Railroads of New York's Capital District

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New York’s Capital District was ideally situated to become one of the nation’s earliest and most important transportation crossroads. The Mohawk River was the only water level gap in the Appalachian range to the west, which led to the construction of the Erie Canal. Soon after its completion, the state’s first railroad began operating between Albany and Schenectady in 1831. Other pioneer railroads followed, heading north to Canada, south to New York City, west to Chicago, and east to Boston. Over the next century, railroads like the New York Central, Boston & Albany, Boston & Maine, and Delaware & Hudson built extensive passenger stations, freight and classification yards, and repair shops in the tri-city region. Passenger operations continue today at the Schenectady and Albany-Rensselaer Amtrak stations, while the Selkirk Yard is still an important classification point for CSX Transportation.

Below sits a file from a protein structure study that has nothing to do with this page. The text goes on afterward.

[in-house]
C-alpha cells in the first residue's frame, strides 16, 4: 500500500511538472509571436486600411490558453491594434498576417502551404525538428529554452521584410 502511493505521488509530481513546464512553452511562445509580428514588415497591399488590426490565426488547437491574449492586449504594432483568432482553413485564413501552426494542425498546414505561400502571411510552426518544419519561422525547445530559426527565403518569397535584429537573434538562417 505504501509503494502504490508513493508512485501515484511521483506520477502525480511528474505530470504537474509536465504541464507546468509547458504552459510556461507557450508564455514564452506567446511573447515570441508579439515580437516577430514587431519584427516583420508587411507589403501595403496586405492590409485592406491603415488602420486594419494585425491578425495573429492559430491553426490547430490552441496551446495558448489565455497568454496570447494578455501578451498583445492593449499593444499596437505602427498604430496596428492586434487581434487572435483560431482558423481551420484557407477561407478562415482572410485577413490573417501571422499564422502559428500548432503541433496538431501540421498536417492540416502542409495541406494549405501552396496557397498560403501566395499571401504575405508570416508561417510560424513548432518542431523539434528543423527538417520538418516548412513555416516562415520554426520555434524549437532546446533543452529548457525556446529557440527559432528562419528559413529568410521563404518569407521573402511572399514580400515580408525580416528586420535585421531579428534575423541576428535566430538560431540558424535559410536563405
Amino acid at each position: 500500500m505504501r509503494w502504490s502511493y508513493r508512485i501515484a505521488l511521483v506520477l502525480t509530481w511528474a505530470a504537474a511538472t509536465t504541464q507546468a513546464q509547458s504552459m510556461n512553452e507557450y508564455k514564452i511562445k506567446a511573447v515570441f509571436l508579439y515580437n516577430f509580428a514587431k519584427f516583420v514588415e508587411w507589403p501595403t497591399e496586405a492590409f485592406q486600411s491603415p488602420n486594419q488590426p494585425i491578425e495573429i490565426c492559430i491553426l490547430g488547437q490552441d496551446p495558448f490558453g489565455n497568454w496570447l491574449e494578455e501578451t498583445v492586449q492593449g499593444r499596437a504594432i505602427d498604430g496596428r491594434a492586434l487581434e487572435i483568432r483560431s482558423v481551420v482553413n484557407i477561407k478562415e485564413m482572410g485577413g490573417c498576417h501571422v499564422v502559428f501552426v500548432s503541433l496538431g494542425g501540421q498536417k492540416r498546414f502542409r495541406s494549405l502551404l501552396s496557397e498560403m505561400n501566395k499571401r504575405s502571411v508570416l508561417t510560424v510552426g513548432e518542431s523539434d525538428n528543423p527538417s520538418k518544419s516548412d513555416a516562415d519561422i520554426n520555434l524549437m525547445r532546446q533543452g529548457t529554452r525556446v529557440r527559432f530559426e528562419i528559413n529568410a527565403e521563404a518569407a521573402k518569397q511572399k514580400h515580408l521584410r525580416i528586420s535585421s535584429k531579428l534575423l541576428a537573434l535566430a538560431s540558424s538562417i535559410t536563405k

ISBN: 9781467105606
Format: Paperback
Publisher: Arcadia Publishing
State: New York
Series: Images of Rail
Images: 213
Pages: 128
Dimensions: 6.5 (w) x 9.25 (h)
Timothy Starr has been a fan of local history from an early age. Over the course of writing 15 history books, he has amassed a large collection of photographs, particularly from the late Chris Morley and Joseph Smith, both longtime collectors. The result is Railroads of New York’s Capital District, which contains a thorough pictorial documentation of the railroads and the industries they spawned from their beginnings to the late 1960s.
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